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Application Security

Drupal Fixes Session Hijacking, DoS Vulnerabilities

Drupal 6.34 and Drupal 7.34 were released on Wednesday to address multiple moderately critical vulnerabilities affecting prior versions.

Drupal 6.34 and Drupal 7.34 were released on Wednesday to address multiple moderately critical vulnerabilities affecting prior versions.

According to the advisory published by the developers of the open source content management platform, one of the flaws, which affects both Drupal 6 and Drupal 7, can be exploited by an attacker to hijack a random session. The vulnerability is caused by the fact that a specially crafted request can give a user access to another user’s session.

“This attack is known to be possible on certain Drupal 7 sites which serve both HTTP and HTTPS content (“mixed-mode”), but it is possible there are other attack vectors for both Drupal 6 and Drupal 7,” the advisory reads.

The second vulnerability, which affects only Drupal 7, can be exploited by anonymous users. The flaw exists in a password hashing API and it can be leveraged to cause CPU and memory exhaustion by sending specially crafted requests. This causes the targeted website to become unresponsive or unavailable (denial-of-service state).

CVE identifiers have not yet been assigned for the vulnerabilities. Aaron Averill has been credited for finding the session hijacking issue, while Michael Cullum, Javier Nieto, and Andrés Rojas Guerrero have been credited for discovering the DoS flaw.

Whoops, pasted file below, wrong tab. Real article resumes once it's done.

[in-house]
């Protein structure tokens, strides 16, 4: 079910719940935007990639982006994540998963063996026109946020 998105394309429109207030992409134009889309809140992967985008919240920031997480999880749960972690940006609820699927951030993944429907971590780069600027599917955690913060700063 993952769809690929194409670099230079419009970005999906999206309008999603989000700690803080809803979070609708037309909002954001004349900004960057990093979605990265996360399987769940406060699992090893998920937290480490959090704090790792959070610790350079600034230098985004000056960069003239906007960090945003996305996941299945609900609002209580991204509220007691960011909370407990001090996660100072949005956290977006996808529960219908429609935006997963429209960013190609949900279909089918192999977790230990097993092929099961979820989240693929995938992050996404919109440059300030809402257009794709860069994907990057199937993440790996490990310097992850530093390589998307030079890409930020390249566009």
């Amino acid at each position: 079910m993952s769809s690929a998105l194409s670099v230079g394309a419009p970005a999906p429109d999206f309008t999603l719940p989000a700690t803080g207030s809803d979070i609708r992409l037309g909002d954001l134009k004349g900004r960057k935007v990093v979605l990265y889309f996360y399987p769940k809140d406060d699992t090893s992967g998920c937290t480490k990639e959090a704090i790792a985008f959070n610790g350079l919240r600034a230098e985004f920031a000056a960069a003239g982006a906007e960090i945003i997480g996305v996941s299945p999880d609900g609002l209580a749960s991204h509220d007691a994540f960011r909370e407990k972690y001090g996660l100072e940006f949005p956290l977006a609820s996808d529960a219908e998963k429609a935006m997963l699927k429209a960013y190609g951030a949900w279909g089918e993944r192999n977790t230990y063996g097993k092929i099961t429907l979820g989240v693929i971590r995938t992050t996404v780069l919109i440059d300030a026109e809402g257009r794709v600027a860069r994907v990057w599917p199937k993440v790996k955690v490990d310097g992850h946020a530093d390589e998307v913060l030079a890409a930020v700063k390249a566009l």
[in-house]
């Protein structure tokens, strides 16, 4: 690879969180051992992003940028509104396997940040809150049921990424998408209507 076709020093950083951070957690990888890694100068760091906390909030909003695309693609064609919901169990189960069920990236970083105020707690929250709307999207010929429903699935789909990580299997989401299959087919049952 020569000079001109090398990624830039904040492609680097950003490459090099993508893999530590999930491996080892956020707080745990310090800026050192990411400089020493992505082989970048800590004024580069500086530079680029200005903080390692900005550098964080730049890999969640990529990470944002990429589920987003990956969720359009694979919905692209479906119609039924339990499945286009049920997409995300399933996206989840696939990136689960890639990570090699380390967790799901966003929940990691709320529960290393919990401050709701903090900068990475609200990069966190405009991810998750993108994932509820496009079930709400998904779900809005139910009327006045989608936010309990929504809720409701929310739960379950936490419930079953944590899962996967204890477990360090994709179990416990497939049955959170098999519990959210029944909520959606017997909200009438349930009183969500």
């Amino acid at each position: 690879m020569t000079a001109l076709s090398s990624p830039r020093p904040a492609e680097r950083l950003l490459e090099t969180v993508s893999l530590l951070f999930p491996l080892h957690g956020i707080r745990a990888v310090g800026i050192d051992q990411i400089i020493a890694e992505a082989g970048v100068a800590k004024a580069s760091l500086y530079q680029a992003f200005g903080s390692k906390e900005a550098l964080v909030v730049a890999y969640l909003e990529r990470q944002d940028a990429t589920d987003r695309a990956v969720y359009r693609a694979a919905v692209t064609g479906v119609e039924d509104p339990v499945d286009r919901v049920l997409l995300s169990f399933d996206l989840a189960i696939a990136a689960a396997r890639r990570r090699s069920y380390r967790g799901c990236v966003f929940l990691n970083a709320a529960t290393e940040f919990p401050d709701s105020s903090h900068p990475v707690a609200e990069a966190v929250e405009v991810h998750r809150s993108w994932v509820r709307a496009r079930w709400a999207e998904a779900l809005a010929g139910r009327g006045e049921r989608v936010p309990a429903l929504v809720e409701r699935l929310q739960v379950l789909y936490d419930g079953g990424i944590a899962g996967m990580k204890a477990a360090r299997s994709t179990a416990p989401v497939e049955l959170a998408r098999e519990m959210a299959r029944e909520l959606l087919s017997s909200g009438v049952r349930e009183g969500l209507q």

Drupal advises customers to update their installations immediately. Users who have configured a custom “” file for their Drupal 6 or Drupal 7 websites must ensure that it’s not vulnerable to the type of session hijacking attacks described in the advisory. In addition, users who have configured a “” file for their Drupal 7 installation need to make sure it’s not affected by the DoS vulnerability.

On October 15, Drupal patched a highly critical SQL injection vulnerability affecting version 7 of the CMS. Roughly two weeks after the release of the security update, developers warned customers that automated attacks had started exploiting the bug and compromising Drupal 7 websites just seven hours after its existence came to light.

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HackerTarget analyzed the top 10,000 websites running Drupal to see how many of them had been patched 28 days after the release of the security update. Researchers found that 49% of Drupal 7 installations were potentially vulnerable.

Written By

Eduard Kovacs (@EduardKovacs) is a contributing editor at SecurityWeek. He worked as a high school IT teacher for two years before starting a career in journalism as Softpedia’s security news reporter. Eduard holds a bachelor’s degree in industrial informatics and a master’s degree in computer techniques applied in electrical engineering.

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